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Gunmen kill Shiite tribal sheik in Basra

Gunmen killed a Shiite tribal sheik linked to British forces in a drive-by shooting Friday in the southern city of Basra, while two Marines and a soldier were reported killed in fighting elsewhere in Iraq.
/ Source: The Associated Press

Gunmen killed a Shiite tribal sheik linked to British forces in a drive-by shooting Friday in the southern city of Basra, while two Marines and a soldier were reported killed in fighting elsewhere in Iraq.

One Marine assigned to Regimental Combat Team 5 and one Marine assigned to Regimental Combat Team 7 died Thursday after fighting in Anbar province, an insurgent stronghold, the military said. In Ninevah province to the northwest, a soldier assigned to the 4th Brigade Combat Team, 1st Cavalry Division, was killed Tuesday, the military said.

The deaths raise to 54 the number of American troops who have died in December, which is on track to become one of the deadliest months of the war. At least 2,942 members of the U.S. military have died since the U.S.-led invasion in March 2003, according to an Associated Press count.

Iraqi police said two car bombs being driven by suicide attackers exploded at U.S. checkpoints in the militant base of the Anbar provincial capital of Ramadi and American soldiers opened fire to foil one of the attacks, an Iraqi police lieutenant said on condition of anonymity because he was concerned for his safety. He said four Iraqi civilians were killed.

The U.S. military said it had no reports of suicide car bombings in Ramadi.

A senior official from the Iraqi Red Crescent, meanwhile, claimed that harassment from U.S. forces is a greater threat to his group’s work than insurgent attacks.

“The main problem we are facing is the American forces more than the other forces,” Dr. Jamal al-Karbouli, vice president of the Iraqi Red Crescent, said in Geneva.

Lt. Col. Christopher Garver, a U.S. military spokesman in Baghdad, said the U.S.-led coalition forces “strive to ensure they are respectful when they conduct interaction with the local population.”

The slain cleric, Muhsin al-Kanan, was a member of the provisional council in Iraq’s second-largest city, 340 miles southeast of Baghdad, and had good relations with British forces in the area, police said.

Britain has about 7,200 troops in southern Iraq, mostly in and around Basra, and Shiite factions and militias have been fighting for control of the area as they begin to withdraw from some of the provinces in the region. Attacks by insurgents from Iraq’s Sunni Arab minority also have occurred in the area.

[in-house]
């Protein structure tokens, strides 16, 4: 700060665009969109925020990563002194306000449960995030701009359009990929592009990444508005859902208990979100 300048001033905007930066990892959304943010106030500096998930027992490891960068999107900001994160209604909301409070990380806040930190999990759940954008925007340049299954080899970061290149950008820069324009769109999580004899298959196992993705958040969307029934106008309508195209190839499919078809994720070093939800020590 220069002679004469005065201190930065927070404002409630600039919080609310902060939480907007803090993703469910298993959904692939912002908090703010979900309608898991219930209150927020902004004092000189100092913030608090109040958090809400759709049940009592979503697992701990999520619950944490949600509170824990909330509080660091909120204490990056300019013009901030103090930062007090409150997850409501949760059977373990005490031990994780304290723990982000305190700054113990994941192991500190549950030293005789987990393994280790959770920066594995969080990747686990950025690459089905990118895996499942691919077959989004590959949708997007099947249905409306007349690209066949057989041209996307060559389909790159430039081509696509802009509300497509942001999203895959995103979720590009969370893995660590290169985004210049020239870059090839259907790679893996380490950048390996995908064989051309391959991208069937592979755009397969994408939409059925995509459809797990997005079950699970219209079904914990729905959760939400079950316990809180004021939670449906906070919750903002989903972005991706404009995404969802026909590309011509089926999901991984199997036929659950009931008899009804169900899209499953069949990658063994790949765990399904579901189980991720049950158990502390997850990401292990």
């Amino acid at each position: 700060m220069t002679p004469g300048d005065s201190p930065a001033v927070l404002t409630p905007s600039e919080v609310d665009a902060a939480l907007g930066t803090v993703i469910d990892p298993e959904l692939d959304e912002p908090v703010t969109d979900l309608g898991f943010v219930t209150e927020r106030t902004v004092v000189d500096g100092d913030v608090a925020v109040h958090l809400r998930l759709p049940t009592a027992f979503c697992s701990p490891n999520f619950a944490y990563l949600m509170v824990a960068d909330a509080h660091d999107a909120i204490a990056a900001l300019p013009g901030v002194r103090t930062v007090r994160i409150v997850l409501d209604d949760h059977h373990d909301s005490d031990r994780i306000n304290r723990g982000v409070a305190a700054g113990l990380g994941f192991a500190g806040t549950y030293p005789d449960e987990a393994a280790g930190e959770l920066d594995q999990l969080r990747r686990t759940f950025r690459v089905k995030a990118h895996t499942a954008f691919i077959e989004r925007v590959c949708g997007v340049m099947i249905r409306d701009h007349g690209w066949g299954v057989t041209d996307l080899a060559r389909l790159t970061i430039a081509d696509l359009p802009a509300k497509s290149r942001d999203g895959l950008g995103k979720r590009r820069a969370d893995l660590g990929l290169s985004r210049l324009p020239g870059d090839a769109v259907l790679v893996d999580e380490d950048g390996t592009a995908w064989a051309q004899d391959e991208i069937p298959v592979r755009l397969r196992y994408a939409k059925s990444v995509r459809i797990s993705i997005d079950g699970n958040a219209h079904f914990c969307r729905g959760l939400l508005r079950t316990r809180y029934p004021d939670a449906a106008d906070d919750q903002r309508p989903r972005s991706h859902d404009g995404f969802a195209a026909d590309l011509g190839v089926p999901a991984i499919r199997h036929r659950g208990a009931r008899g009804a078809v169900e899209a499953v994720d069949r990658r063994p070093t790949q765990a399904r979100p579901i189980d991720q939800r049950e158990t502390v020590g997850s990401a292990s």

In a separate drive-by shooting, in Kut, 100 miles southeast of Baghdad, gunmen opened fire on a civilian near a bus station, killing him, police said.

Relative calm in Baghdad
Little violence was reported in Baghdad on Friday, the traditional Muslim day of prayer during which a weekly four-hour vehicle ban is imposed, after a week in which the capital was struck by several deadly car bombs and a mass kidnapping in a major commercial district.

Gunmen in military uniforms drove into a commercial district in the capital and seized dozens of shopkeepers and bystanders from the streets on Thursday. Police said at least 25 of the hostages had been released but would not comment on how many remained in custody.

Interior Ministry spokesman Brig. Abdul-Karim Khalaf said only three of those who had been released had come to the ministry to provide information about the case. “We are questioning them while the others went home directly,” he said.

Another policeman, who spoke on condition of anonymity because of security concerns, said three witnesses said they had been handcuffed and blindfolded before they were released late Thursday in a predominantly Shiite neighborhood.

A Shiite cleric, meanwhile, called for U.S. forces to leave the country and warned the “bloodshed will continue” if Iraq’s politicians continue fighting each other.

The comments by Sheik Abdul-Hadi al-Mohammadawi during his Friday sermon in the Shiite district of Sadr City, came on the eve of a national reconciliation conference aimed at rallying ethnic, religious and political groups around a common strategy for handling Iraq’s problems.